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 08 Jan 2020

BLOTCH ... A blotch of gooey black oil on the beach. Photos: Namibian Dolphin Project


by Lazarus Amukeshe

ANY owner or master of a ship, tanker or offshore installation found guilty of spilling oil into any part of the sea considered a prohibited area will be liable to fines of up to N$1 million or a prison term of up to 25 years.

This is according to amendments made to the Prevention and Combating of Pollution of the Sea by Oil Act passed in December last year.

The new N$1 million penalty replaces the N$200 000 fine that has been in place since the 1990s.

“Any person convicted of an offence referred to in section(s) 2(1) or 13(6) or subsection (1)(b)(i) or (b)(ii), shall be liable to a fine not exceeding N$1 million or to imprisonment for a period not exceeding 25 years or to both such fine and such imprisonment,” reads the amendment.

According to the act, the transfer of any oil or harmful substance from a ship or tanker to any other ship or tanker (or similarly, to or from an offshore installation to a ship or tanker) is strictly prohibited, unless with the express permission of the minister.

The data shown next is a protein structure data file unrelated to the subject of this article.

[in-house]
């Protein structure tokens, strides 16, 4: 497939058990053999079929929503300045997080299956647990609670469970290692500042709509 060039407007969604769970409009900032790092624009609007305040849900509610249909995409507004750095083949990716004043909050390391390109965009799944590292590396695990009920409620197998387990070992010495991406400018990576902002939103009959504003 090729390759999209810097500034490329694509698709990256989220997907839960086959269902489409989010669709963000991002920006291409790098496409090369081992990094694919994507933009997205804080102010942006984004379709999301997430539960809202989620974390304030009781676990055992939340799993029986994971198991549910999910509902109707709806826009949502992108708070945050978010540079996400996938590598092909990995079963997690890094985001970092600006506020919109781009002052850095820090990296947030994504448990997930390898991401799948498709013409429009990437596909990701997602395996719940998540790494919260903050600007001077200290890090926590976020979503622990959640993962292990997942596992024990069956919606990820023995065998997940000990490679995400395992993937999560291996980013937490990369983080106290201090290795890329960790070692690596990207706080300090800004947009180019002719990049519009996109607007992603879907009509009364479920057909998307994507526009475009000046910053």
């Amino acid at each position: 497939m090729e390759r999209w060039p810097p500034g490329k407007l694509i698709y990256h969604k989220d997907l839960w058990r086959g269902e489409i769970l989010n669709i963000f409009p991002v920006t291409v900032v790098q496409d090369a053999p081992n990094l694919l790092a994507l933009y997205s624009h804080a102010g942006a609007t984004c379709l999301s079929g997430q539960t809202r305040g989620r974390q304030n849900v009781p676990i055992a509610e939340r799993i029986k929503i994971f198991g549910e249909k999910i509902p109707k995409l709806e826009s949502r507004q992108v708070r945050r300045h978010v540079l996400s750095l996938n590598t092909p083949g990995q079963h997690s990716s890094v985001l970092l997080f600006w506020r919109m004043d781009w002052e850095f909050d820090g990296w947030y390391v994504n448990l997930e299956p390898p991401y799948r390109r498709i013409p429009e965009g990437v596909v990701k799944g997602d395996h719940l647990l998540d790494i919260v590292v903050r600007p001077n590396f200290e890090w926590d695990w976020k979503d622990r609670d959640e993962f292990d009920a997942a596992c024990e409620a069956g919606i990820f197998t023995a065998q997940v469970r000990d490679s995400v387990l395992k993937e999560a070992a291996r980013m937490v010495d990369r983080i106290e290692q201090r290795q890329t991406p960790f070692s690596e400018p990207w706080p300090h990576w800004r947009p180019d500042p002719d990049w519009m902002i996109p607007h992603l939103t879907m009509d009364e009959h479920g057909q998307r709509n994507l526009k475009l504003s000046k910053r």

This mean if any person or entity causes oil to escape, spill or leak from a vessel or offfshore installation into the Namibian territorial sea, or within the exclusive economic zone situated within fifty nautical miles off the Namibian shore, they shall be guilty of committing an offence punishable under the said act.

The discharging of harmful substances in the sea is also included in the amendments and punishable under the act.

The amended act defines a harmful substance as any oil-based substance which, if introduced into the sea, is likely to create a hazard to human health, harm any living substance, resources or marine life, damage amenities or interfere with other legitimate uses of the sea. This includes mixtures of oil with water or any other substance that may be detrimental to human or marine life.

Other fines that have been increased include a N$40 000 penalty or a year in prison for owners or masters who fail to produce a registration certificate when requested by officials.

It is the duty of the master of the ship, tanker or offshore installation, or any member of its crew, to report any oil escapes, spills, leaks, pumps or dumps to a principal officer at any port and failure to report an incident may lead to a N$40 000 fine or up to one year in prison.

All other new fines and penalties are listed in the amendment to the act, which is available on the Namibian parliament's website.


Twitter: @Lasarus_A

SOURCE: The Namibian$1m